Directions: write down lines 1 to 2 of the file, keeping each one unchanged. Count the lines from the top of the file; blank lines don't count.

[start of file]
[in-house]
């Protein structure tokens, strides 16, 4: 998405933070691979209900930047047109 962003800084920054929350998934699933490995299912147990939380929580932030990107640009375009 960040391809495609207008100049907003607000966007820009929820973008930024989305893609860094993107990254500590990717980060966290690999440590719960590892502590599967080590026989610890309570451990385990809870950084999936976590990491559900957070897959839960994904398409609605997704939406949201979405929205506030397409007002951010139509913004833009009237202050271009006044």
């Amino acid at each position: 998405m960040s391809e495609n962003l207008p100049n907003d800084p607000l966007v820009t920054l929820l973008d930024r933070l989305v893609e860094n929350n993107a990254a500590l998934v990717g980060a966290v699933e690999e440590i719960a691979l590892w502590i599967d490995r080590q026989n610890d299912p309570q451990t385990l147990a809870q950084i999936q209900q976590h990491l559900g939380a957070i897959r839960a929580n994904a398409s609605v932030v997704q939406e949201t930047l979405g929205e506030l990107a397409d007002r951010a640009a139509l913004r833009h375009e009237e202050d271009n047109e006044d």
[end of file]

[in-house]
């Protein structure tokens, strides 16, 4: 998405933070691979209900930047047109 962003800084920054929350998934699933490995299912147990939380929580932030990107640009375009 960040391809495609207008100049907003607000966007820009929820973008930024989305893609860094993107990254500590990717980060966290690999440590719960590892502590599967080590026989610890309570451990385990809870950084999936976590990491559900957070897959839960994904398409609605997704939406949201979405929205506030397409007002951010139509913004833009009237202050271009006044």